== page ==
The University of Kentucky is Researching the Genome of White Oak

, , | November 1, 2019

Ask the average whiskey drinker to name the key ingredients in their favorite spirit, and they’ll probably tell you which grains it’s made from. Of course, what’s just as crucial to the final product as the grains it’s distilled from is the barrel—and the American-made barrels that both American distillers and many of their Scottish and Irish counterparts rely on are almost exclusively made from the noble white oak tree.

The whisk(e)y business is so reliant on this species that concerns are arising about what would happen if disease hit the species, something that gets increasingly likely as the climate changes. That’s why, not unlike the research we wrote about earlier this fall into drought resistance in barley, researchers from the University of Kentucky, University of Tennessee, Penn State, and the US Forest Service are partnering with Maker’s Mark and the Independent Stave Company to research the genome of the white oak.

“This research is for the greater good of the industry and the entire Eastern forest,” said Seth DeBolt, director of the University of Kentucky’s James B. Beam Institute for Kentucky Spirits, in a prepared statement. “We’d like to get a reference map for the white oak genome. We’ve identified a tree at the Maker’s Mark Distillery on Star Hill Farm as a gorgeous representative specimen of the species.”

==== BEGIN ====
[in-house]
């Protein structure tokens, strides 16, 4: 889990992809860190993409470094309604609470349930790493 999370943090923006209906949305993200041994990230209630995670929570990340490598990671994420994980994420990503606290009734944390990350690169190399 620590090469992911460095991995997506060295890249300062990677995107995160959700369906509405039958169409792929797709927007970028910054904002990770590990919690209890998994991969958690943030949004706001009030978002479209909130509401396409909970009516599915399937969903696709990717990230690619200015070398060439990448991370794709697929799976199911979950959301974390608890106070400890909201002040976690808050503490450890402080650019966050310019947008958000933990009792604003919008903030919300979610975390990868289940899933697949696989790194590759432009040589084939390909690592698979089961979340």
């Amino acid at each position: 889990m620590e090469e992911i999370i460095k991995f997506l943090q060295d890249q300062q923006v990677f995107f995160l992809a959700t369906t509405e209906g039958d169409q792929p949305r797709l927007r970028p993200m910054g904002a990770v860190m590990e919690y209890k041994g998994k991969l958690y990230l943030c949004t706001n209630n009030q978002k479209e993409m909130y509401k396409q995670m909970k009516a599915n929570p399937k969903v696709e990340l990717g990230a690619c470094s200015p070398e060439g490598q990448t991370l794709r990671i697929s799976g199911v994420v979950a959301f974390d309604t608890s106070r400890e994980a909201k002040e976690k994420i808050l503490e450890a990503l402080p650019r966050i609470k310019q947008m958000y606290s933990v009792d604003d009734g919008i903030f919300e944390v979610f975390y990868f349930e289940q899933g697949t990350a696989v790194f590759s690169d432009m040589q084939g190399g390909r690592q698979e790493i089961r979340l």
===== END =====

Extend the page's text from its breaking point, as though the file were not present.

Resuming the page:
Some of the whiskey barrels at Michter’s at rest (image copyright The Whiskey Wash)

This reference tree is hundreds of years old—white oak trees have been known to live four centuries—and researchers are collecting acorns and grafts from it. The team is approaching oak as an agricultural product, which, for the whiskey business, makes sense. They hope to identify some of the genetic variation that exists within the species.

Read More Whiskey News
Wyoming Whiskey’s Powder River Straight Bourbon Debuts

“The challenge here is to thoroughly understand a species, a really foundational, long-lived species that anchors the forest,” said DeBolt. “The goal is to answer questions such as: How does it live that long, in a single location? How does it maintain resistance to so many different diseases?”

“American white oak is a key ingredient in bourbon-making. The color, and much of the flavor, of bourbon come from white oak barrels, so it’s critically important that this precious natural resource be managed and preserved for generations to come,” said Maker’s Mark’s Rob Samuels, chief distillery officer. “At Maker’s Mark, we’re constantly stepping up our own environmental efforts, which have become a guiding principle for everything we do, and we’re proud to play a part in this research that will reach far beyond our home at Star Hill Farm and help this vital species thrive long into the future.”


Katelyn Best

Katelyn is a freelance writer in Portland, Oregon. She's a regular contributor to the Whiskey Wash with an affinity for the unique and weird side of whiskey.